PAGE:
If you’re looking for Steelhead, there’s nothing better than the John Day River in November. Most of these fish are Summer hold-overs seeking cool water before heading off to Idaho. These Steelhead fight hard, run and jump and charge the boat. If you let the the line get slack, they run in the opposite direction and jump and run hard. This is a blast on light tackle.

We fish the lower John Day River, in the thick of it all. We launch our boat 4 miles east of Rufus Oregon. Don’t worry about the cold, Marvin’s Guide Service has a covered and heated boat for your comfort – and you’ll want the heat this time of year.

We fish a few different ways around the John Day. One way is to troll Wiggle Warts. I like to use bright colors when tolling warts. Another great way to fish Steelhead on the John Day is with a bobber and eggs, or even sand shrimp.

Here is a Little information about the river. The John Day River is a tributary of the Columbia River. It is approximately 281 miles long, making it the third longest free-flowing river in the contiguous United States. There is extensive use of its waters for irrigation. John Day’s free-flowing course furnishes habitat for diverse species, including wild steelhead runs.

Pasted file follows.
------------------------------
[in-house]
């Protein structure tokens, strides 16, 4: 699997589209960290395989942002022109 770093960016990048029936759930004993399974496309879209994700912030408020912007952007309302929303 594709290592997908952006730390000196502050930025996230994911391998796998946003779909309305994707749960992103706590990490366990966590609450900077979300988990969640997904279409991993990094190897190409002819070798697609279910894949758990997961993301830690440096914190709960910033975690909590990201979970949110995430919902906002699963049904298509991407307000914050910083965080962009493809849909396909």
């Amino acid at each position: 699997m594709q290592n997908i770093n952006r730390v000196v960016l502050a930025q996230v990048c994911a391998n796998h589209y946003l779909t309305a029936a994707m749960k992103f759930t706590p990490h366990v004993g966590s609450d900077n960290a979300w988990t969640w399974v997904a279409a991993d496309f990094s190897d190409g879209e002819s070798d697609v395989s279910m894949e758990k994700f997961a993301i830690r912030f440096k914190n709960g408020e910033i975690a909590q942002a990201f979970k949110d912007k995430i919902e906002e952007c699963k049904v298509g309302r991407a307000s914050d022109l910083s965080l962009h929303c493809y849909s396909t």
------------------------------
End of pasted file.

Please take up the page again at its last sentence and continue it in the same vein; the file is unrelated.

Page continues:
Besides Great fishing, you’ll have beautiful scenery to look at all day long.
Steelhead fishing on the lower John Day River goes into the end of November.

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Last Updated on by Marvin




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